The Digital Journal posted this about the costs of litigated divorce vs. mediated divorce.
"When going through a divorce process, money is often the last thing people want to add to their list of worries. Choosing to go through a litigated divorce is estimated to cost couples up to $32,000 and that’s if things go well as planned. In most cases, the cases don’t go well and even more money ends up being spent. Thankfully, mediated divorce offers a far more cost-effective alternative as everything can be mediated."
Read more: http://www.digitaljournal.com/pr/4715373#ixzz6Perjnhwq
The Taunton Gazette in New York wrote an insightful article about the sudden need for mediation and parenting plans amid the pandemic. ````````````````````With new orders everyday for people to isolate, quarantine or lock down, how will you and your children adapt?
How will your custody change?
How do your views on how to address this align and conflict?
With job losses, how will child support change?
There are no shortage of questions to be worked through and unless you have an emergency order, most of these issues will not be resolved in a courtroom.
Mediation can be a good route to developing a plan that works for everyone. Putting your child(ren)’s needs first will ensure that they are less traumatized during this upset.
Fill out a contact form today to book a mediation session where you can develop a COVID-19 parenting plan together.
Many people don't realize that Mediation is a course of action that is ALWAYS an option. May times clients who are court-ordered to seek a resolution through mediation give up after the first attempt. It is often the case that the real problem with finding a resolution is timing. That means, if the same two parties were to attempt Mediation at a later time, the result could be remarkably different.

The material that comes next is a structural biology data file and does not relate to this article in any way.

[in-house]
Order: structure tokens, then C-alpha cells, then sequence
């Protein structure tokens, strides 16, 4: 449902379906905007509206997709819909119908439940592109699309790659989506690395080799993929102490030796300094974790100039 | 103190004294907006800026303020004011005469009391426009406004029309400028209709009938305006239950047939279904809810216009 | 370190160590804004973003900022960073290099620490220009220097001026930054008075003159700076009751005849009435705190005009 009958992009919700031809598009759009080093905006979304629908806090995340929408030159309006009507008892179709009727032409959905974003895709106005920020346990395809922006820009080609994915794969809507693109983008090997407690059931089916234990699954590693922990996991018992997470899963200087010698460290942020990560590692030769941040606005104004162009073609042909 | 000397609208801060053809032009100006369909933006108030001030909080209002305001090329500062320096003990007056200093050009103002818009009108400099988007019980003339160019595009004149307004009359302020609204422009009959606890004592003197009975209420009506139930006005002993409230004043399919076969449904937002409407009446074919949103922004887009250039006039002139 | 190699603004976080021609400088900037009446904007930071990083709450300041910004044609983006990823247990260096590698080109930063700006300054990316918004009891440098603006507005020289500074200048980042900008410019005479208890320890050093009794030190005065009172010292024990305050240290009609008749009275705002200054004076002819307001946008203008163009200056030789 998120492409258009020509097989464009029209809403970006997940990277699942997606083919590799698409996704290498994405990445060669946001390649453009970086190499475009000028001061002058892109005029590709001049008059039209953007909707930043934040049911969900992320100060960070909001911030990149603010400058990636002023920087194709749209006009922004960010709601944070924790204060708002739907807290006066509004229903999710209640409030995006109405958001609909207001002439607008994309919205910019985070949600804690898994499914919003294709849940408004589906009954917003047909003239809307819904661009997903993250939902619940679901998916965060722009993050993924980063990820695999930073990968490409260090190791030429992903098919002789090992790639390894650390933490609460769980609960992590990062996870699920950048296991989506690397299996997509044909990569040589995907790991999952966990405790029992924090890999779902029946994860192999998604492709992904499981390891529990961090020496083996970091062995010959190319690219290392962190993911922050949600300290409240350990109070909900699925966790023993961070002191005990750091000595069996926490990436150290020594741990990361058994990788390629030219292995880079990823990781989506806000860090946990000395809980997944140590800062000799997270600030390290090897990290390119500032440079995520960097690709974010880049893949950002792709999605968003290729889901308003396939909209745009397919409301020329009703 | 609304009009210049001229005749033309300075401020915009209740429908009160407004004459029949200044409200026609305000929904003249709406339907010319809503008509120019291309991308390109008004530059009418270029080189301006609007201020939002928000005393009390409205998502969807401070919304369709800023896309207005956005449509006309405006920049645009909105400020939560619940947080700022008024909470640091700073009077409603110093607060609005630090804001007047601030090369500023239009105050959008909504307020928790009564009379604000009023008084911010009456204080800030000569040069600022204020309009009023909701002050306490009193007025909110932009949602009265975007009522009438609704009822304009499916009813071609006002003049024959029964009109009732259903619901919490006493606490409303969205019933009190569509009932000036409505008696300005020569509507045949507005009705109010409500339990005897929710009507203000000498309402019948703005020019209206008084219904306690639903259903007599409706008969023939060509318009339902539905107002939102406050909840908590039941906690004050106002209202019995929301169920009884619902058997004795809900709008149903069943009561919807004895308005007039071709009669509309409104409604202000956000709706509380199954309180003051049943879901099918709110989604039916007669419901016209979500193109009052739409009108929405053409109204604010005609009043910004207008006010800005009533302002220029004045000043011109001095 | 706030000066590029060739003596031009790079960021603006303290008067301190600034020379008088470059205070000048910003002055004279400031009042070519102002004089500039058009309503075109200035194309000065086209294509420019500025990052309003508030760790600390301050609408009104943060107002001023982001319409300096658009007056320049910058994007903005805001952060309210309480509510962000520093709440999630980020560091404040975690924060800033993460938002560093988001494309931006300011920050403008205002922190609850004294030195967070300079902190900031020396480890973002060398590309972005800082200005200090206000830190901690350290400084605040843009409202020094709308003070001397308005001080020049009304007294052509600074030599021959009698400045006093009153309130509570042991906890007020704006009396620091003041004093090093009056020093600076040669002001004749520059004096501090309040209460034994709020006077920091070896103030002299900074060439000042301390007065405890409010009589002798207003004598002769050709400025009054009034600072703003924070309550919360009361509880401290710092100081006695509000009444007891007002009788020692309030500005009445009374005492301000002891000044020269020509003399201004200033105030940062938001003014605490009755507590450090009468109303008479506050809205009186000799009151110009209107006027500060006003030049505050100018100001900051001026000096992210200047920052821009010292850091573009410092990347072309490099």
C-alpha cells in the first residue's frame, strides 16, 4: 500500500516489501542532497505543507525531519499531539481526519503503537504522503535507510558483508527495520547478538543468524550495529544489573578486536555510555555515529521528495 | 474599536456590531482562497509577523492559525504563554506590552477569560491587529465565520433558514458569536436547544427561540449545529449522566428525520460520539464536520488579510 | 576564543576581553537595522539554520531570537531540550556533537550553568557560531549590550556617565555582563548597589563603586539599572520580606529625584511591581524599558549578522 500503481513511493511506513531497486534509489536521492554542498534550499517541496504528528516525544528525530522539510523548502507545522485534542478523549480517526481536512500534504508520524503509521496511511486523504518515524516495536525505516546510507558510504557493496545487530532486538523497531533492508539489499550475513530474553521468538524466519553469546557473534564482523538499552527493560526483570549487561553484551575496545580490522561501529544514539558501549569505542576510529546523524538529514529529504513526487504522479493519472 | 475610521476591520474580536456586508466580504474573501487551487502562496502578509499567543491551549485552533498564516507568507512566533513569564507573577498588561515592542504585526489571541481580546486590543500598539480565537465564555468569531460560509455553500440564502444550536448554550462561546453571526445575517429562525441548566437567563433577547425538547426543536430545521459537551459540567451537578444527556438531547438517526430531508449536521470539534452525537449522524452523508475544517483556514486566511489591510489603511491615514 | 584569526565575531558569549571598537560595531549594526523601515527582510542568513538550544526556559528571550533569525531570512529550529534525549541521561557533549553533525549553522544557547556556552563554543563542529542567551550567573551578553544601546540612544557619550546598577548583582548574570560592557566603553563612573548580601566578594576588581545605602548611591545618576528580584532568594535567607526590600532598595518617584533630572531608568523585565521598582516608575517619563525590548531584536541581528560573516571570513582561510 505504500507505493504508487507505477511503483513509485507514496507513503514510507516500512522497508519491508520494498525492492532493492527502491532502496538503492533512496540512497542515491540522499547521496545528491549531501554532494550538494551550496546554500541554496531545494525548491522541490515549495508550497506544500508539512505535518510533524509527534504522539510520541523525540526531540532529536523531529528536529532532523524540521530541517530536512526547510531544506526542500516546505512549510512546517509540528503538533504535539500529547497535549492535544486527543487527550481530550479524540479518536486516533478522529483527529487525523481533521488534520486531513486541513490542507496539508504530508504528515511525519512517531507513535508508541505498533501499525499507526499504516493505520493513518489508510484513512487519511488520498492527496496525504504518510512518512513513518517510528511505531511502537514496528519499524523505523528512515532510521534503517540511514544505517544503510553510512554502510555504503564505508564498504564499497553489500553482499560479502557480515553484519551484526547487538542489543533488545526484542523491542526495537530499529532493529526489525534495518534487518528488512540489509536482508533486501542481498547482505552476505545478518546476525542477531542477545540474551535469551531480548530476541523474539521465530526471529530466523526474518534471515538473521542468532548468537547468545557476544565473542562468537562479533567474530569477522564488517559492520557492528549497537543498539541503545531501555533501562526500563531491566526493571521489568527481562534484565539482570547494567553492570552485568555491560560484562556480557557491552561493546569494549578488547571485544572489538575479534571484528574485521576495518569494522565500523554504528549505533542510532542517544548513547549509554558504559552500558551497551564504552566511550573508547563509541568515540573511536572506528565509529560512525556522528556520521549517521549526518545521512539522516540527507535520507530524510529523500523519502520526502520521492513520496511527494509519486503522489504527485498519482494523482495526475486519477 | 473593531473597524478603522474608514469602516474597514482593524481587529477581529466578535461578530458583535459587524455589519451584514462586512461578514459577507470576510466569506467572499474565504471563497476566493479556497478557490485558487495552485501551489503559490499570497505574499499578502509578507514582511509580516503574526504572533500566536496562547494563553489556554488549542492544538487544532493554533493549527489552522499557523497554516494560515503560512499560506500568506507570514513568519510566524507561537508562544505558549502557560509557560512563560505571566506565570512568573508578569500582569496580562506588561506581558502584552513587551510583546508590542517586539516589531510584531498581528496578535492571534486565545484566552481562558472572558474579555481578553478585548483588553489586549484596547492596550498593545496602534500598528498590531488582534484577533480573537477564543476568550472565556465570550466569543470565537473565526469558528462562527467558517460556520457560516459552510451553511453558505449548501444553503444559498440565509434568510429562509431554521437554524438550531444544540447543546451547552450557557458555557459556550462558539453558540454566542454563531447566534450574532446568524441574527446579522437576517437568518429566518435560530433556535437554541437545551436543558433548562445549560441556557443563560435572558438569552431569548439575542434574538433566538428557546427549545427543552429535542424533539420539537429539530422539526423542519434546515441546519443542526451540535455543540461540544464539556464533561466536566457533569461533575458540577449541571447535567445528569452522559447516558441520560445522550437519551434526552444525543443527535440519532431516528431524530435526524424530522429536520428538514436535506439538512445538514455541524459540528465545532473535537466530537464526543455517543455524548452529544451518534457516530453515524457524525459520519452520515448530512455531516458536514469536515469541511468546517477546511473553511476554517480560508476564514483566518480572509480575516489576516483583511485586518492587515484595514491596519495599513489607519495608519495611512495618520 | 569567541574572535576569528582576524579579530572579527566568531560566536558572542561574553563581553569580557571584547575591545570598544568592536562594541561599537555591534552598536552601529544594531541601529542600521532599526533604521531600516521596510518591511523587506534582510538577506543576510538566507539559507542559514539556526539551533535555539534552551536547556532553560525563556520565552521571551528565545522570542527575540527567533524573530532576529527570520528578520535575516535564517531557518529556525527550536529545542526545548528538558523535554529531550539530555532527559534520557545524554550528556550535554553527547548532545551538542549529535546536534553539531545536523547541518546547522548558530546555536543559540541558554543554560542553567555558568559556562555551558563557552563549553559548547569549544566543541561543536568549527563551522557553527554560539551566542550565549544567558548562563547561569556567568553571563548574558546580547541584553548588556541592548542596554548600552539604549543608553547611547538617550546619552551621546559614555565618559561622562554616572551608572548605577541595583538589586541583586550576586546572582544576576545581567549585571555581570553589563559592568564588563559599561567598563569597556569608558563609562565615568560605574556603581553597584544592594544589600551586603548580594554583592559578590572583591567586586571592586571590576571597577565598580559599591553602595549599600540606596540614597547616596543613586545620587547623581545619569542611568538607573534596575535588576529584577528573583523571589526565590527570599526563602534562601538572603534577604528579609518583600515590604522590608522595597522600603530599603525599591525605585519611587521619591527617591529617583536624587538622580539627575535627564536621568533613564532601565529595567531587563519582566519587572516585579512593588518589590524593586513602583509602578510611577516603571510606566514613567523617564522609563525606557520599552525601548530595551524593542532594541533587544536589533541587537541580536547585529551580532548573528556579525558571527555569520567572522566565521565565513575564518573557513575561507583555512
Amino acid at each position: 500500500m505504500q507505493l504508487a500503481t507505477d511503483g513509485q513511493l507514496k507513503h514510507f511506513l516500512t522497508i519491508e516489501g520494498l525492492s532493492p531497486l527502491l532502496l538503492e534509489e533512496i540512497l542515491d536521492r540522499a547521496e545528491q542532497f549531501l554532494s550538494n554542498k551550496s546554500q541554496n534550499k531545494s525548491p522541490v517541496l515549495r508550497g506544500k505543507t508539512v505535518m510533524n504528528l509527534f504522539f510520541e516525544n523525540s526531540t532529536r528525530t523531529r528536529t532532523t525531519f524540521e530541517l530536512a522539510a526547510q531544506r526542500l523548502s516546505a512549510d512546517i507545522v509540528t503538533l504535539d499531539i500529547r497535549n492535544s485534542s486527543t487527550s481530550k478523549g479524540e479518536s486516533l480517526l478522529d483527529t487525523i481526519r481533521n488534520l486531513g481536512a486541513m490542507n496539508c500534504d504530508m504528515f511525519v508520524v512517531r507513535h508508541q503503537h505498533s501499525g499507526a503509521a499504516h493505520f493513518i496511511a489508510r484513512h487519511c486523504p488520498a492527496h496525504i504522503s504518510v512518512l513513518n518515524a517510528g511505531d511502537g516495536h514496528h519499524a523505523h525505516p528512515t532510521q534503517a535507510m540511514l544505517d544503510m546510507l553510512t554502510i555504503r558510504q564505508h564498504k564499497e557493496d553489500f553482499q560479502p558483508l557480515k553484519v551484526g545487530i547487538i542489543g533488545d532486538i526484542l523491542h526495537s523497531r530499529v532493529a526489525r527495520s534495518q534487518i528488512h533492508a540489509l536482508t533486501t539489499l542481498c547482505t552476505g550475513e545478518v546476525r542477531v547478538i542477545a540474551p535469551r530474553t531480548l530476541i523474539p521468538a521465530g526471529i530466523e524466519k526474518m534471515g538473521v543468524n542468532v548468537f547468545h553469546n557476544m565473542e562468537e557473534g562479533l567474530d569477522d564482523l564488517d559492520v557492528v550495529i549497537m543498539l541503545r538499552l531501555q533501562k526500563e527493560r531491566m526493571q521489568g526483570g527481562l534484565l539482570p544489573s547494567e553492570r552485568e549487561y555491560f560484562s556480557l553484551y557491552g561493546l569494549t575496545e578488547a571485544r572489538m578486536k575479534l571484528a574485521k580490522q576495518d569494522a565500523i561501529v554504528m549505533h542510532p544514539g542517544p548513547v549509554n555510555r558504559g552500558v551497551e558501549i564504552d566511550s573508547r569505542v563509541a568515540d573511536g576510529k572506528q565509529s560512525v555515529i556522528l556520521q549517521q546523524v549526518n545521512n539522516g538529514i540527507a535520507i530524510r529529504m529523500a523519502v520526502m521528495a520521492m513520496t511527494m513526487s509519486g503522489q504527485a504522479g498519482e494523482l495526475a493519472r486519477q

It is always worthwhile to reconsider and make multiple attempts to mediate a dispute, even if you have previous failed attempts. A mutual agreement is almost always better than a court-order for all parties involved. If you're feeling DONE, take control and give mediation a try.
Ongoing, regularly scheduled mediation sessions to address regularly occurring custody issues (extracurricular, holidays, etc.) is a great way to avoid high conflict interactions in uncontrolled environments and relieve anxiety and distrust when co-parenting.
To book your next mediation session, click here.
I once observed a mediation that was mainly about the custody of a single child. One parent was down to once a week monitored visits only. Both parents realized how important it is for their child to have time and a relationship with both parents. Because they started with the same value (the child having a relationship with both parents) they were able to set up an 18 month plan toward shared custody that worked in stages.
With each 3-6 month stage of their agreement, the parent with limited time, committed to take steps to improve their living situation to benefit the child and gain trust in the other parent. Each step challenged both parties to leave their comfort zone but with a focus on the child. That was really the key to bringing them to the table. There were safe guards in place to revert back to the beginning of the stages certain conditions were not met or violated. Both parents left feeling hopeful and secure.
Often times it is difficult to make big changes all at once. Mediation is a place where both parties can openly express their concerns and hesitations and create a plan together that addresses those concerns and hesitations. When both parties work toward a common ideal/value, there is limitless options on a path forward that will protect the interests of all parties while operating in good faith.
It is so satisfying seeing parties previously in conflict work together on their own. When their agreements are their own, they are more likely to stick to them. This was a very valuable learning experience for me that I have already applied to my own life.
That's the beauty of mediation, each one is unique and can help make everyone involved more open and understanding toward others.
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